Chris A. Christopher
Sperry Univac Executive
Chris A. Christopher, 80, a retired head of government relations for Sperry Univac (now Unisys), died May 23 at Inova Fairfax Hospital of arrhythmia due to renal failure. He was a longtime McLean resident.
Mr. Christopher was born in the Bronx, N.Y., and grew up on Long Island. During World War II, he served with the 9th Army Air Force as a bombardier navigator in the European theater. He graduated from Rensselaer Polytechnic Institute with a degree in management engineering in 1950.
After college, he worked briefly for Republic Aviation on Long Island before joining Sperry Univac in St. Paul, Minn., in 1956. He was with the company for 30 years, serving in various management positions in Washington, St. Paul, New York City, Philadelphia and Utica, N.Y.. He moved to Washington in 1971 to head up Univac's Federal Systems Division. He spent four years in Zurich as head of a task force working with the Union Bank of Switzerland before returning to Washington as head of government relations for the company. He retired in 1986.
In McLean, he was a member of American Legion Post 270 and enjoyed spending time at the River Bend Country Club, where he was a member of the board of directors.
He was a longtime member of St. John's Episcopal Church in McLean, where, over the years, he was a vestry member, a tenor in the choir and a member of the building committee. He was active with a church senior group called the Sages and was a proud member of the Toads, men from St. John's who meet monthly for lunch, first at the Vienna Inn and more recently at Wolf Trap Deli.
Survivors include his wife of 53 years, Beverly Kuhlkin Christopher of McLean; three children, Deborah Hunt of Downingtown, Pa., Barbara Brawner of Corona del Mar, Calif., and Chris Christopher Jr. of San Diego; eight grandchildren; and one great-grandchild.
Joseph V. Symanoskie
Joseph V. Symanoskie, 89, a retired mechanical engineer for Melpar Division of E-Systems in Falls Church, died May 23 of cardiopulmonary arrest at his assisted living residence in Reston.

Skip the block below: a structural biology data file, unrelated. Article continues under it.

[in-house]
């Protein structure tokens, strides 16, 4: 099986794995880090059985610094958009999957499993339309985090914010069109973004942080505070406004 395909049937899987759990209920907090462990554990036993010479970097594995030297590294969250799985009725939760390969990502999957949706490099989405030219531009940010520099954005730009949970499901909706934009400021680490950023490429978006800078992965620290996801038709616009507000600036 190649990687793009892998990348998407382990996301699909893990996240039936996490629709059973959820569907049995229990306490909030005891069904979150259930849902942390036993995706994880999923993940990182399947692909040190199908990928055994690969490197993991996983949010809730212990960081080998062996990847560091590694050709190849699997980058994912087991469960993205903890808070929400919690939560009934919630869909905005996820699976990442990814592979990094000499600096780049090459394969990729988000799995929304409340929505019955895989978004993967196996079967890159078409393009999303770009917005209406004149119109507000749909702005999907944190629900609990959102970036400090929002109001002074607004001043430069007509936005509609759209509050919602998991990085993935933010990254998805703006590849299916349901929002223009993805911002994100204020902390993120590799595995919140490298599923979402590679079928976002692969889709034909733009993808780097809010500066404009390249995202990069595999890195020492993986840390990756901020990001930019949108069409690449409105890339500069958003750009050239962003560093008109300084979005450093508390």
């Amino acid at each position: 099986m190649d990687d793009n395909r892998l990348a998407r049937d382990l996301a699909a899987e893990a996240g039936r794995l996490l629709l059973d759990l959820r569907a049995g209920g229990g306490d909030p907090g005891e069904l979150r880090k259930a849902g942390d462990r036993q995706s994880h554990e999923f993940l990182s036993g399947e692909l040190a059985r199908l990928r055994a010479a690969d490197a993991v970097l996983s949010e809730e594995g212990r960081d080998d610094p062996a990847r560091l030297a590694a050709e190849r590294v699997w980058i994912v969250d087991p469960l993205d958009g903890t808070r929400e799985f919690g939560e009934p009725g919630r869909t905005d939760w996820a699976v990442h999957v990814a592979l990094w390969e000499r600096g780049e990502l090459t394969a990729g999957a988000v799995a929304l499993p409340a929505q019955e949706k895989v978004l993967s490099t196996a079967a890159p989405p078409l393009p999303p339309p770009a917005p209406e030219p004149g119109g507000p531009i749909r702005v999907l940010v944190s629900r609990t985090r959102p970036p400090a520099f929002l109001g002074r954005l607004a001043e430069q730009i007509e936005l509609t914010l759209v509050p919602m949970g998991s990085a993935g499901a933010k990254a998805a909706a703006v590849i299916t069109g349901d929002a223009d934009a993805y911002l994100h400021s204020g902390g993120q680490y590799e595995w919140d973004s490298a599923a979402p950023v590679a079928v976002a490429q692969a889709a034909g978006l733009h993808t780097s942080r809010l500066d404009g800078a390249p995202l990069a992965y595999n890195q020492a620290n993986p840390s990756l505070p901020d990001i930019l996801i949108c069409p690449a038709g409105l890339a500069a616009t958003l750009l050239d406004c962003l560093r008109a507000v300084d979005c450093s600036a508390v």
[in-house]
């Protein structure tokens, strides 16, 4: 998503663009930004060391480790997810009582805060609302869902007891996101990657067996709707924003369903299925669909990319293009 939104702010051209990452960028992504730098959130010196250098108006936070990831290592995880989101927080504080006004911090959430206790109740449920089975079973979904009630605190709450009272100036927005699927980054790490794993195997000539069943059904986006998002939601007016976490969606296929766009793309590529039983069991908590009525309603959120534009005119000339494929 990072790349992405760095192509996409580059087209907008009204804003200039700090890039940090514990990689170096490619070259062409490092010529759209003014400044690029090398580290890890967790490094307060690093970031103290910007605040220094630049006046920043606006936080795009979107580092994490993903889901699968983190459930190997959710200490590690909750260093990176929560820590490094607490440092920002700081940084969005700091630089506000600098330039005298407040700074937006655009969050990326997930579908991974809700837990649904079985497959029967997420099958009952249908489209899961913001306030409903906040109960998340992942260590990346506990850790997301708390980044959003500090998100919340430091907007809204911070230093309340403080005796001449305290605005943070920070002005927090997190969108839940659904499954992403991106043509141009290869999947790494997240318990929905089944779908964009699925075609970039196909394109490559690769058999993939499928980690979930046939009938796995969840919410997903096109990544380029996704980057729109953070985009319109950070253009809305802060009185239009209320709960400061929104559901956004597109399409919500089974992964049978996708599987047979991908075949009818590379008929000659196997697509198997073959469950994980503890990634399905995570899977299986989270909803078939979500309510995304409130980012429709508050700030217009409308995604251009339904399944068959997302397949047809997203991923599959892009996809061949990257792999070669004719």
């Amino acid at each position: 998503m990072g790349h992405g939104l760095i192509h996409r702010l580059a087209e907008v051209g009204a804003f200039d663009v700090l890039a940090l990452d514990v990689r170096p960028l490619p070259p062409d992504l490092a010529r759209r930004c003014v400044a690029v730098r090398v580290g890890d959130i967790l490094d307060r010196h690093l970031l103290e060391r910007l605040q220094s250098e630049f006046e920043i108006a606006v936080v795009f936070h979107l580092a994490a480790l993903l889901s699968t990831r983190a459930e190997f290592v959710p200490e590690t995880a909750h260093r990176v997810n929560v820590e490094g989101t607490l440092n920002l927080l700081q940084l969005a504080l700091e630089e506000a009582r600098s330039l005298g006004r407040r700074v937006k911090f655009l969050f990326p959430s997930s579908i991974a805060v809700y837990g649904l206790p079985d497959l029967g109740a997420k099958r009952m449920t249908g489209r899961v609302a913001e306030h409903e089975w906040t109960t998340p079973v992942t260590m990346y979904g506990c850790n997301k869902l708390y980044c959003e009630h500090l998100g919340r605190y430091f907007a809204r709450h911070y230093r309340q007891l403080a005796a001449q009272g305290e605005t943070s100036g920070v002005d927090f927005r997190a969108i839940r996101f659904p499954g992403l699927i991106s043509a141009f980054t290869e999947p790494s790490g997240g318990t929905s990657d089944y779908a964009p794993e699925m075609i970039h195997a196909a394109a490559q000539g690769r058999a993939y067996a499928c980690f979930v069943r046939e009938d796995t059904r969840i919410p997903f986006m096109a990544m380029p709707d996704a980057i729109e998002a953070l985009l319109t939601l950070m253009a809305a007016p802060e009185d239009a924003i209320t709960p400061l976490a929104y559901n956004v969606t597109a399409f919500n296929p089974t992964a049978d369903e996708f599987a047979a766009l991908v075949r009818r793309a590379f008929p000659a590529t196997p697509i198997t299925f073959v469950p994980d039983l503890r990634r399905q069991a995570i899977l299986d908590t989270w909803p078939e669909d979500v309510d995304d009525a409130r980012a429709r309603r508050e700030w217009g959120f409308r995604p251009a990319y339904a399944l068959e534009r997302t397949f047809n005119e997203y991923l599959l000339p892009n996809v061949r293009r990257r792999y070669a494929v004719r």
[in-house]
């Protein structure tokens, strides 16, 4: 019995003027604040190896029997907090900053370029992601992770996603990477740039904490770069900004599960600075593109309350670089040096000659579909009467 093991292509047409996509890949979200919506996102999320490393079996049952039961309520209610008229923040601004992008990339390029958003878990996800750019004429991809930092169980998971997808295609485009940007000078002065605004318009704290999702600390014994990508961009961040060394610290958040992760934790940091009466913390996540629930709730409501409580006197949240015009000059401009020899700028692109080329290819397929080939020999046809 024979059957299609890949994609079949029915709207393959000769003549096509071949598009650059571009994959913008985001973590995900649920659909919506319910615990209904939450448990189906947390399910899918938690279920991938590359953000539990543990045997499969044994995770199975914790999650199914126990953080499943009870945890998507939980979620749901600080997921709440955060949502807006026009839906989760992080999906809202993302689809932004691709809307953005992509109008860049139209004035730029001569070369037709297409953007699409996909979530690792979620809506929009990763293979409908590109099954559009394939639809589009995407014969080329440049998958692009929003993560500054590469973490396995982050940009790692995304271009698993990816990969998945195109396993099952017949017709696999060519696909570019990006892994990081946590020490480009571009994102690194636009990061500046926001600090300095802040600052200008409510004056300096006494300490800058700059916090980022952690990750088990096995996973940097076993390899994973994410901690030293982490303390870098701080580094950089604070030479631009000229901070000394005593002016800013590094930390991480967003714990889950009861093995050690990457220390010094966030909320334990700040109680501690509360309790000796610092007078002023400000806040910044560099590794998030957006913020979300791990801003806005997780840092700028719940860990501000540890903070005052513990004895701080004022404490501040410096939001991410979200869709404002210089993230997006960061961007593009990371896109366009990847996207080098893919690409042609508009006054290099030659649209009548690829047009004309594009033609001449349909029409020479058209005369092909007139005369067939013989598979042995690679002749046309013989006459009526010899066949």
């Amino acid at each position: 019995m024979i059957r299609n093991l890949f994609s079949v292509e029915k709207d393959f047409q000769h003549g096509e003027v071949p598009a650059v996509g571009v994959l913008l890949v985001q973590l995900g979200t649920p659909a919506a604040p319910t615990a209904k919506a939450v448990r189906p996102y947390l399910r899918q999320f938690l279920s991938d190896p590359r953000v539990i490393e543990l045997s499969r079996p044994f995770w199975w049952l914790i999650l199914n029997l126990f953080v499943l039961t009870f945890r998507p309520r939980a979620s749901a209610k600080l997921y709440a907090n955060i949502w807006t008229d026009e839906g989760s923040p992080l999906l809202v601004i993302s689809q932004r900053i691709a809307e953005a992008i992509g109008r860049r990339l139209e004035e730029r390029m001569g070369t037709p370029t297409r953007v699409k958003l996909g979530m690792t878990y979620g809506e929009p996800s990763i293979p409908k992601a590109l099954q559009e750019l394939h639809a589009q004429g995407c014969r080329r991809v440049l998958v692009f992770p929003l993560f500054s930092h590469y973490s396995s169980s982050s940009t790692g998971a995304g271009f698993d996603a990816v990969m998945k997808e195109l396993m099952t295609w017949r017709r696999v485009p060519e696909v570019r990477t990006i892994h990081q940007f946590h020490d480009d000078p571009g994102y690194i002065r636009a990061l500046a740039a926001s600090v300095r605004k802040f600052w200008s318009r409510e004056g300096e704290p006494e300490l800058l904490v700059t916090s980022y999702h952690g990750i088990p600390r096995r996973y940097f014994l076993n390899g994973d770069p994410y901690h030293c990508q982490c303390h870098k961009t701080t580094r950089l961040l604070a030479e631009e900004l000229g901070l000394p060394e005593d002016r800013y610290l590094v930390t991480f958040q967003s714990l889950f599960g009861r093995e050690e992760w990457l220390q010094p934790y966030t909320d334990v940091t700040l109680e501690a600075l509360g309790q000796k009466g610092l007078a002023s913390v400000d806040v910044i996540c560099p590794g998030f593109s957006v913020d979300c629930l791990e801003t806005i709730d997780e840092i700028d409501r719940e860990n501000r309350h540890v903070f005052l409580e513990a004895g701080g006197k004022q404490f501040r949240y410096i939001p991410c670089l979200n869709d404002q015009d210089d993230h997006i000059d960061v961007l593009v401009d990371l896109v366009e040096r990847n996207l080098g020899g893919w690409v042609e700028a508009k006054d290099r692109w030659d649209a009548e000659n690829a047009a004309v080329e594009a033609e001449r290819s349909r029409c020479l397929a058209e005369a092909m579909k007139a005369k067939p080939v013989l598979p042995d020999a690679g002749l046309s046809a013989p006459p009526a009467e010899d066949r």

Mr. Symanoskie was born in Washington and graduated from Eastern High School in 1934. He was an Eagle Scout and later a Scout leader. He received a bachelor's degree in 1938 and a MBA in 1939 from what is now Strayer University.
After high school and while studying accounting and mechanical drawing in college, he worked at Steuart Motors Co. in Washington. The Depression and stock market crash made work scarce; he started as a stock clerk, working nine hours a day, six days a week, for $12 a week.
By the time he married, he was making $16 a week. His wife was making $18 a week at Woodward & Lothrop department store. "Everyone said he married her for the money," quipped his son.
Shortly before World War II, he began an engineering career in the defense industry at Air Track Manufacturing Corp., in College Park, later called Maryland Electronics Manufacturing Corp., where he was corporate secretary and treasurer. He enlisted in the Navy during the war but was deferred because of his work with radar at Air Track.
In 1958, he joined Melpar as a director in technical services. He retired in 1986. He was active in the American Ordnance Association.
After retiring, he and his wife did volunteer work for the Arlington Hospital Auxiliary for more than 16 years. He was a member of St. Agnes Catholic Church in Arlington and served for many years on various volunteer activities including the annual bazaar and women's arts and crafts.
He was active in Washington area bowling leagues and the Izaak Walton League. He was an avid sportsman in small game hunting, hiking, boating, and fishing.